The SKODA Superb Estate is an 'unfathomably good combination of space, luxury and value"
This is the average score given by leading car publications from 22 reviews
Masses of space
The Skoda Superb saloon received many positive reviews, and the same story goes for the more the noticeably more practical Superb Estate.
This version of the Superb has been around since 2008, and an all-new Superb will replace it in the second half of 2015. The new one will more powerful, lighter and quite a lot sharper-looking than this one.
The critics are huge fans of the current car’s cavernous boot and interior, the competitive pricing and its enticing value for money. As an overall package, the Superb Estate is incredibly hard to fault.
Being a Volkswagen Group product, the Superb’s build quality is quite impressive, especially when compared to similarly priced rivals. Some critics thought the design was a tad bland, but all the controls are intuitive and easy to use, and the materials used all look and feel like they belong on a pricier car.
The car’s biggest selling point, though, is the vast size of its interior – there’s plenty of space up front, and there’s plenty of leg and head room.
Back-seat passengers are spoilt like in no other car (apart from perhaps a long-wheelbase Audi A8 or Mercedes S-Class), with acres of legroom and heated seats in the top trim levels. There’s a reason the Czech government uses them to ferry diplomats around, and it’s not entirely because Skoda is a Czech brand!
The boot is also one of the biggest you’ll find on an estate car – at 633 litres (a staggering 1,865 with the rear bench folded down), only the vastly more expensive Mercedes E-Class Estate can claim to be bigger. However, the false floor that removes the lip when you do fold the rears down is an optional extra, and there aren't actually that many storage cubbies up front.
Given its vast size and mass, the Superb Estate isn't going to win any handling awards. However, it is still a surprisingly good steer for such a large car. The controls are light and easy to use, visibility all round is quite good and there’s a very well balanced and agreeable compromise between ride quality and handling. Noise insulation at speed is also a highlight.
There are a few downsides, though – because it’s quite long, parking manoeuvres can be quite tricky, especially in tighter spaces. However you can order it with self-parking systems and parking sensors to remove some of this stress.
Also, despite being decent to drive by estate car standards, some rivals are a bit more engaging to drive.
The same engines from the Superb saloon have been carried over to the estate model, so you get a wide range of petrol and diesel power plants to choose from. All were praised by the critics for their impressive refinement, along with some very good economy figures.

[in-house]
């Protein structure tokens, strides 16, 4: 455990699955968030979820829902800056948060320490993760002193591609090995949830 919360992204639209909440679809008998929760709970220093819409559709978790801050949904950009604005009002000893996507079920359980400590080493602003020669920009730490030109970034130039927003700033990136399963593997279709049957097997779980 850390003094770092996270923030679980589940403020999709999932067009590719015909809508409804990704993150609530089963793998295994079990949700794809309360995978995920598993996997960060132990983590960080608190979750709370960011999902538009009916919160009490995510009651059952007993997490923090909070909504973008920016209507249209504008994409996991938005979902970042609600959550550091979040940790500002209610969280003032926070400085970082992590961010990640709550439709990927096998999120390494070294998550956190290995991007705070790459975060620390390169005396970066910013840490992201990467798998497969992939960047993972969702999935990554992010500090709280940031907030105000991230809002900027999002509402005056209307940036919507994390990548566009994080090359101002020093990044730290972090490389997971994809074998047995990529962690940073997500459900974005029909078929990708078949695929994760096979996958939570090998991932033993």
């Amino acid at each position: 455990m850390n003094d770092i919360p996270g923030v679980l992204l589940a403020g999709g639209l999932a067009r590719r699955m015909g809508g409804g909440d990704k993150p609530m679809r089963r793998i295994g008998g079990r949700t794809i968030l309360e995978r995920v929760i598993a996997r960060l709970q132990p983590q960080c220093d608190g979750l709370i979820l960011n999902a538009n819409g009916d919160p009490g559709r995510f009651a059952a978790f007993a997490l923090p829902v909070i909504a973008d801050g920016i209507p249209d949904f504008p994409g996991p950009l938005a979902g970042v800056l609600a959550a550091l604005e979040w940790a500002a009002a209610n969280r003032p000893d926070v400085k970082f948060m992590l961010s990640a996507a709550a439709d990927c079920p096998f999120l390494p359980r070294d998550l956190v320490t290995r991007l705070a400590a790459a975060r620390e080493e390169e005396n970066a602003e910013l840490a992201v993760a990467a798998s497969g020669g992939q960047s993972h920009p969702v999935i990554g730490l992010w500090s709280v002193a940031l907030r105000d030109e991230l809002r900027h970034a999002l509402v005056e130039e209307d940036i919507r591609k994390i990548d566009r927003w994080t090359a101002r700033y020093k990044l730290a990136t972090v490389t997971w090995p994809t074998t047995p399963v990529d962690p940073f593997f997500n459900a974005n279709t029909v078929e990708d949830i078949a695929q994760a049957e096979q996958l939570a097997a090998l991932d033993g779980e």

There isn't strictly a bad engine in the range, but the mid-spec options are the best bet – the entry level units are a bit under-powered for a car of the Superb’s size, especially once it’s fully loaded, and the mighty 3.6-litre V6 petrol motor is almost certainly going to be a very niche choice!
The new 1.6 TDI Greenline III is one of the most economical estate engines on sale and well worth considering. The petrol 1.4 TSI is a little slow, the 1.8 TSI is a good choice if you don’t cover a lot of miles. The 2.0 TDI 140 is a great all-rounder, with pace and efficiency, the more powerful 2.0 TDI 170 gets fantastic reviews and if you regularly have a car load of people would make a nice buy.
The Skoda Superb, when tested in 2009 by Euro NCAP, was given a full five-star rating for its crash safety.
The estate version comes with a total of seven airbags (five in case of the ‘S’ version), Isofix mounts for child seats, and driver aids including ABS, stability control, and cruise control. It doesn't have any more modern active crash avoidance technology, however.
Value for money
Diesels are efficient, and hold their value well
It’s by no means the cheapest car on sale, but the Skoda Superb Estate does represent good value on money, especially when regarding the car’s space and practicality. Standard equipment is generous across the range, and it shouldn't cost too much to run thanks to the high mpg and low CO2 emission figures. The Superb Estate is also expected to hold its value fairly well.
It’s worth mentioning that Skoda regularly achieves high ratings in the annual JD Power customer satisfaction survey, so the ownership experience should be quite a pleasant one.
Whilst the standard car has to make do with front wheel drive and a six speed manual, the bigger engines in the range have the option of having a DSG automatic and a four-wheel drive system. The critics were impressed with both of the extras, but it should be noted that the DSG doesn't have any manual override controls on the steering wheel, and the 4×4 tech does worsen fuel economy.
So what do you think?
Overall, it seems that the load lugging version of the Skoda Superb lives up to its name – it’s a brilliant all-round car. There’s tonnes of space on offer, it rides and handles well, the build quality is first rate for this price bracket and all the models are relatively affordable to buy and run.
It’s true that there are some rivals that offer a slightly sharper drive, but judging the car based on its dynamic qualities sort of misses the point – there aren't many cars that can rival the Superb for sheer space, and hardly any at the prices Skoda is asking for it.
It’s a great car that we can easily recommend if you’re on the lookout for an affordable and highly practical estate car.